By Emma Fisher – Portfolio Manager
I know, I know. Bullish thought pieces on lithium are as dime a dozen today as Warren Buffett quotes in a fund manager investor letter. However, we think there is a standout sleeping giant in lithium that is incredibly cheap right now and worth discussing.
The precipitous fall in the iron ore price since August has wiped more than 35% off the value of Mineral Resources (ASX:MIN), which now has a market cap of roughly $7.3 billion. We are astounded at the valuations the market is willing to ascribe to ’pure-play’ lithium companies and consider Mineral Resources the cheapest lithium stock in the market. Let’s compare it to one such pure-play peer, Pilbara Minerals (ASX:PLS), which has an asset right next door to Mineral Resources’ Wodgina mine. Pilbara Minerals has a market cap of roughly $7 billion, so basically the pair are neck and neck in valuation.
Comparing Mineral Resources with Pilbara Minerals
Pilbara Minerals’ assets add up to 536 kt p.a. of spodumene capacity, consisting of two mines:
1. Pilgan Plant: Currently in production. Operating at nameplate capacity of 330 kt p.a.
2. Ngungaju Plant: In care and maintenance. Restart to commence at the end CY21, targeting 180 to 200 kt p.a. by mid-CY22.
This is equal to Mineral Resources’ current spodumene operations, which equal 535 kt p.a. capacity:
1. Mt Marion: 475 kt production; Mineral Resources owns 50% so the equivalent of 235 kt p.a.
2. Wodgina Plant: In care and maintenance. Restart commencing, targeting 250 kt p.a. by 3Q22, ramping up to 750 kt p.a. when market conditions allow (i.e. when Albemarle have secured enough downstream hydroxide capacity). We estimate Wodgina will be fully operational by FY24. Mineral Resources owns 40% so this is the equivalent of 300 kt p.a.
What about future expansion plans?
Pilbara Minerals is aiming to expand production to 1 million tonnes p.a. of spodumene (so roughly double what it produces today). The company has given no firm dates on these expansion plans so we consider them longer-dated (five-plus years).
The company also recently finalised a South Korean joint venture with POSCO to construct and operate a 43 kt p.a. lithium hydroxide facility. Pilbara Minerals will own an initial 18% of this venture, with a call option to go to 30%. Assuming it takes up this option, its share would be 13 kt of lithium hydroxide within three years.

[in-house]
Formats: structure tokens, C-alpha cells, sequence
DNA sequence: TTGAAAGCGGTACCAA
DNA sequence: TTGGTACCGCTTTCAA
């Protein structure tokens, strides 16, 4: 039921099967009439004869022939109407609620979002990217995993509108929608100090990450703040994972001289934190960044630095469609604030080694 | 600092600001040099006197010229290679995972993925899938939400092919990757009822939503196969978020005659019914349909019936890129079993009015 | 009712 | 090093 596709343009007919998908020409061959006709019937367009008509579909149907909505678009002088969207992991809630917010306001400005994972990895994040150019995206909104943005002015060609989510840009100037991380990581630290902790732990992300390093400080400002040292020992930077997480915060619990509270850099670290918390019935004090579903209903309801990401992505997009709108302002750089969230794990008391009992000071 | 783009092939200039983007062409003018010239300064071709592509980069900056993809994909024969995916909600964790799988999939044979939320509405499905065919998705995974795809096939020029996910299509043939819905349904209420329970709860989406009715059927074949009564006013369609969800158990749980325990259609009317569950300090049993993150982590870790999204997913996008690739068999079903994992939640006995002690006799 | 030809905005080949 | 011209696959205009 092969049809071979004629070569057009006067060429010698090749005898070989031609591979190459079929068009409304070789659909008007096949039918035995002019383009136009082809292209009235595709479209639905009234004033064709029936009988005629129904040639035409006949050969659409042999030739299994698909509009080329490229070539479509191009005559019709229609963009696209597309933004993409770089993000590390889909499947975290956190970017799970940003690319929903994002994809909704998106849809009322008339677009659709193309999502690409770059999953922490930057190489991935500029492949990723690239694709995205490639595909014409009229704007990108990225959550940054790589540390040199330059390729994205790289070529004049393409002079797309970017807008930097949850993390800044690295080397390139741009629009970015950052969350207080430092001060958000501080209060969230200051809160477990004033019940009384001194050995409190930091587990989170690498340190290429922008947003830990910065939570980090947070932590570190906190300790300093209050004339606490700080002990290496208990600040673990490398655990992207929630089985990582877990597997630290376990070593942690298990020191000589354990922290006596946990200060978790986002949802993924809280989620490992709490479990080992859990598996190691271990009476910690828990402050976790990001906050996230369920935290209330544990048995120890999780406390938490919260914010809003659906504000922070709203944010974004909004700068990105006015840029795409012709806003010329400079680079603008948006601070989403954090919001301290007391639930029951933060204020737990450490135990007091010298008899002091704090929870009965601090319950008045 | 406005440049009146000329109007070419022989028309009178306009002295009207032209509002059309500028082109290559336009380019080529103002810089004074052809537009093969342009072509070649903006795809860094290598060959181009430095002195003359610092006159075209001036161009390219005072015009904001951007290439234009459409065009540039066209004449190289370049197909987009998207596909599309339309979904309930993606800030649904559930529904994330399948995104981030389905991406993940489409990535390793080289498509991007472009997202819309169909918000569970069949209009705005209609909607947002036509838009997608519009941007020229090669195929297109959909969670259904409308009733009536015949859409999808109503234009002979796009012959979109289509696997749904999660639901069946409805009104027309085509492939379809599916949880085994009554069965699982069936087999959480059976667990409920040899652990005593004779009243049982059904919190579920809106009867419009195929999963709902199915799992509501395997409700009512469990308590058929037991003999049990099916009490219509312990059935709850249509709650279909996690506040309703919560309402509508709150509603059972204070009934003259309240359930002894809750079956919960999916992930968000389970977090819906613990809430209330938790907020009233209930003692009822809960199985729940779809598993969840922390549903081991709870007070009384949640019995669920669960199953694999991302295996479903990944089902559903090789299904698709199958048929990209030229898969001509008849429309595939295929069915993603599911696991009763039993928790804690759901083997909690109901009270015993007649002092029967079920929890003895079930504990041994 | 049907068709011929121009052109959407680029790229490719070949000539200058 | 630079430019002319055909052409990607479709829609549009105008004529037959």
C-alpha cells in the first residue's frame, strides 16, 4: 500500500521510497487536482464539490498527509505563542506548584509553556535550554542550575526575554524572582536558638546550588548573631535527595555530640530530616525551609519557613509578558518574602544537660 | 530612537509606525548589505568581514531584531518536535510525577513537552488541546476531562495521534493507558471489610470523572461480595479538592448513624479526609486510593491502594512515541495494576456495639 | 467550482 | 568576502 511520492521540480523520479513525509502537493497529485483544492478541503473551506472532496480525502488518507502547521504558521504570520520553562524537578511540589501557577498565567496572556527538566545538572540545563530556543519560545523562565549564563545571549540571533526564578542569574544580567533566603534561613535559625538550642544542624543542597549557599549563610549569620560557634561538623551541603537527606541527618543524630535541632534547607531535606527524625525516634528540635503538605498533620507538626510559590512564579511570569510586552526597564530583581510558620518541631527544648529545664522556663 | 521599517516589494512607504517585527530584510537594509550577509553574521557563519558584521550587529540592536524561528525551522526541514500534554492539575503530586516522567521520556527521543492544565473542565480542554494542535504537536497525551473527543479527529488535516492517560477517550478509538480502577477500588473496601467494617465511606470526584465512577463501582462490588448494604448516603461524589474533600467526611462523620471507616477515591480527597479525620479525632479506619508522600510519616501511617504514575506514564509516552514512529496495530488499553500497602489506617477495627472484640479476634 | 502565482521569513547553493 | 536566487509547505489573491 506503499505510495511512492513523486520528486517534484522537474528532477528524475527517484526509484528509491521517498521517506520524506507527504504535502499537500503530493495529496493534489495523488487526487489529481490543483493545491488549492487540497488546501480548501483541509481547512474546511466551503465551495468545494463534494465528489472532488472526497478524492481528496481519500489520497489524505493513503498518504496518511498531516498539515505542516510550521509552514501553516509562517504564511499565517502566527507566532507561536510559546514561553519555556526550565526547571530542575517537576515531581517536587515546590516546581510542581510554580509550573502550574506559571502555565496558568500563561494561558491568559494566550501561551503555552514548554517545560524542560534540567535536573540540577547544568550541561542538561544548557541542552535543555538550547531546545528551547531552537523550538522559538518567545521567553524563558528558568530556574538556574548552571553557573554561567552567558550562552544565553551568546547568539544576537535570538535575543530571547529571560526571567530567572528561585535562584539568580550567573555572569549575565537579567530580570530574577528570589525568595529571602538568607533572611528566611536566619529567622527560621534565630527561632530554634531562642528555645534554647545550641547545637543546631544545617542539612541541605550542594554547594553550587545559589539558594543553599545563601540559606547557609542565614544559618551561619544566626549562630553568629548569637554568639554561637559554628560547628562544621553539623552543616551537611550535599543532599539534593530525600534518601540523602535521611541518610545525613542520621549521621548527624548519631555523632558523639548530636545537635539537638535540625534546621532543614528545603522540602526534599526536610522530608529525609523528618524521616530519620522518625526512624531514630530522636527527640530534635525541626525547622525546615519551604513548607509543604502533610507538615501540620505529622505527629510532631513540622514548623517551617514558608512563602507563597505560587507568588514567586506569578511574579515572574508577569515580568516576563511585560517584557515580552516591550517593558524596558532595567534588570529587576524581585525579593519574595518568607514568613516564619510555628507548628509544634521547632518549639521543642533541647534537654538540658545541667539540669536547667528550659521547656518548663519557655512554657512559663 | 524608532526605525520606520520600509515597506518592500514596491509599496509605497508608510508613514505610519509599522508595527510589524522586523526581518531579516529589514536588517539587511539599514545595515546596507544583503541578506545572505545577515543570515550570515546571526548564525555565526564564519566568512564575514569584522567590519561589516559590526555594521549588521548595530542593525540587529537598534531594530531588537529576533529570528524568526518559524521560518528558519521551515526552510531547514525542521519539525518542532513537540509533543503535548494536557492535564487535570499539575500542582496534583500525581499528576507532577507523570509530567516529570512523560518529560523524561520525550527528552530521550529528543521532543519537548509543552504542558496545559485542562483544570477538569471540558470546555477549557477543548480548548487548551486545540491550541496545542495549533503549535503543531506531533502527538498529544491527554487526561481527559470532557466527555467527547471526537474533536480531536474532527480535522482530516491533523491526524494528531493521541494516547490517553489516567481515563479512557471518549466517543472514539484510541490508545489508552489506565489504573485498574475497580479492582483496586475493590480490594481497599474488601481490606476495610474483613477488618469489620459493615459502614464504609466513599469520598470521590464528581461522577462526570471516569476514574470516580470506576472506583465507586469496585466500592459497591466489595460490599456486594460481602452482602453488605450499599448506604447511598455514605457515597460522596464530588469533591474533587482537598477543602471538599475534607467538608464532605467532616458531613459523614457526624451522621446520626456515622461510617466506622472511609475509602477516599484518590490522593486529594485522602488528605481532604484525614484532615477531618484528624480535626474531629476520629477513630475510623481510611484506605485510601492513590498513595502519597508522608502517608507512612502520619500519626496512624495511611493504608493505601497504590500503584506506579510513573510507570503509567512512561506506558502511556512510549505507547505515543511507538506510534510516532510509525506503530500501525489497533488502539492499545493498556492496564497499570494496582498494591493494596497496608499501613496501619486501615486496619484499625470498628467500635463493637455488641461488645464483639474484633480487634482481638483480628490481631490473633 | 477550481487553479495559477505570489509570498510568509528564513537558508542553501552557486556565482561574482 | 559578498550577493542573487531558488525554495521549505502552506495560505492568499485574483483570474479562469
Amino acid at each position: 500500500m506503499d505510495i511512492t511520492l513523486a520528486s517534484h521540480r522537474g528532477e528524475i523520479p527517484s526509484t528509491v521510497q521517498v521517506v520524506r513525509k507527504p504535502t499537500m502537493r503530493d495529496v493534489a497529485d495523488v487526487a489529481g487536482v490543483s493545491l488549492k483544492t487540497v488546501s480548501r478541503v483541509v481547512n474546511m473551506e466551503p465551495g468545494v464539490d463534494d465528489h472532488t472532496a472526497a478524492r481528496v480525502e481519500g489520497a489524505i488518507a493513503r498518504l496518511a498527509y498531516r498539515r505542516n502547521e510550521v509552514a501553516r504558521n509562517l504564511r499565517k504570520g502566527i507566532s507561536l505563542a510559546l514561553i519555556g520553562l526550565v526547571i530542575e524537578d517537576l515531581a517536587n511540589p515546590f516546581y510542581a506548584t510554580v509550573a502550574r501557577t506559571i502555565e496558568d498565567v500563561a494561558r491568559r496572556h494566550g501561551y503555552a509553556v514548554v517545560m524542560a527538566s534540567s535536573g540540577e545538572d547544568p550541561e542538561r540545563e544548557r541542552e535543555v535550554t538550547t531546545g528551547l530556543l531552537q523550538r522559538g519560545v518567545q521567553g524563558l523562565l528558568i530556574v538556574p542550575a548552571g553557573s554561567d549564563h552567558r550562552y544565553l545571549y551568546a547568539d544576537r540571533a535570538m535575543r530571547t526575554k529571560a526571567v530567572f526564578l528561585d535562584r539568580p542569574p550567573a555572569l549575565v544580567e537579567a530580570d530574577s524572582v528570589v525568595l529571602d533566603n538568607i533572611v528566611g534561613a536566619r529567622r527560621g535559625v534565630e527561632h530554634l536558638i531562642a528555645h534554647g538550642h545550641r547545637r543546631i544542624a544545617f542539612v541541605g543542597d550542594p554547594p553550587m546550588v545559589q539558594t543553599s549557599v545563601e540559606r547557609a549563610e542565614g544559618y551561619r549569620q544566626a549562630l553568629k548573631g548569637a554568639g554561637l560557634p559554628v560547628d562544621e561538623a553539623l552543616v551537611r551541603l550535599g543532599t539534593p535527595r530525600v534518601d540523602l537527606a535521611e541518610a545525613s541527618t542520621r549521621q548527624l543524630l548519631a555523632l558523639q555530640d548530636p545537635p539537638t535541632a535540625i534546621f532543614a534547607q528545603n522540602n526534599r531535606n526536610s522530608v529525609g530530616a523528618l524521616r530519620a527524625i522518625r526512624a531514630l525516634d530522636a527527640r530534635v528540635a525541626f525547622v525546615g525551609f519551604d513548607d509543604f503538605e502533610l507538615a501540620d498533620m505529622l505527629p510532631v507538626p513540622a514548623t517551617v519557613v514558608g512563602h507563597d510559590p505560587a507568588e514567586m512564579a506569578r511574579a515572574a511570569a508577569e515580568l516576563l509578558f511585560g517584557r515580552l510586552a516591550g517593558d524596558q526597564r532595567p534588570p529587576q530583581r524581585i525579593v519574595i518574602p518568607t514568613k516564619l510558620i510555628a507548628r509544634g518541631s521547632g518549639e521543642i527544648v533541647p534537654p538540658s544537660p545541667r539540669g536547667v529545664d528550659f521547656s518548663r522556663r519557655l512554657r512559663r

Mineral Resources owns 40% of a lithium hydroxide plant under construction at Kemerton which will eventually produce 50 kt of lithium hydroxide, so its share is 20 kt p.a. The company intends to acquire or construct lithium hydroxide plants in China via its venture with Albemarle, adding another 50 to 60 kt p.a. hydroxide capacity, of which Mineral Resources’ share would be 20 to 25 kt p.a. Hence, we assume Mineral Resources will have 40 to 45 kt p.a. lithium hydroxide production within three years.
Pulling it all together, within three years Mineral Resources and Pilbara Minerals will have similar spodumene production and Mineral Resources will be producing three times more lithium hydroxide.
Assuming prices well below spot for spodumene (US$1,250 long-term forecast versus spot US$1,700/t) and hydroxide (US$17,000 forecast versus spot US$28,000/t), we believe Mineral Resources will be generating about $1 billion in EBITDA from its lithium assets. This compares with FY24 EBITDA consensus for Pilbara Minerals of $569 million. Although our above analysis ignores differences in grades and other mine-level nuances, we believe the overarching conclusion is that Mineral Resources will likely make more money out of lithium than Pilbara Minerals in 3 years’ time.
What is $1 billion in lithium earnings worth?
Lithium producers are trading on elevated multiples. If we look at FY23F EV/EBITDA for major lithium producers globally, multiples range from 11 times to a whopping 31 times for Ganfeng, with a median EV/EBITDA of 15.5 times.
If we ascribed all of Mineral Resources’ current enterprise value to its future lithium EBITDA potential of $1 billion, it equates to 7 times. Valuing the lithium assets in line with the low end of peer multiples, at 11x EBITDA, gives $58 per share value versus the current share price of $38.
However, lithium isn’t the whole business. You also get a mining services business that generated about $420 million EBITDA last year, with guidance for 20% to 25% growth in FY22 (i.e., more than $500 million from mining services EBITDA). And yes, you get a high cost, low-grade iron ore producer at a time when iron ore prices are falling. However, given the iron ore assets generated EBITDA of $1.5 billion last year, and have generated cumulative EBITDA of $2.6 billion in the past seven years, clearly the value of this business is not zero.
In short, the fear around a falling iron ore price has created a unique opportunity to buy the cheapest lithium stock in the world, Mineral Resources. A quick Google Translate from English into Buffett yields: “be greedy when others are fearful”.
The Airlie Australian Share Fund offers investors the opportunity to invest in a specialised and focused Australian equities fund whose primary objective of the Fund is to provide long-term capital growth and regular income. This fund also comes in a listed version with the ASX ticker AASF.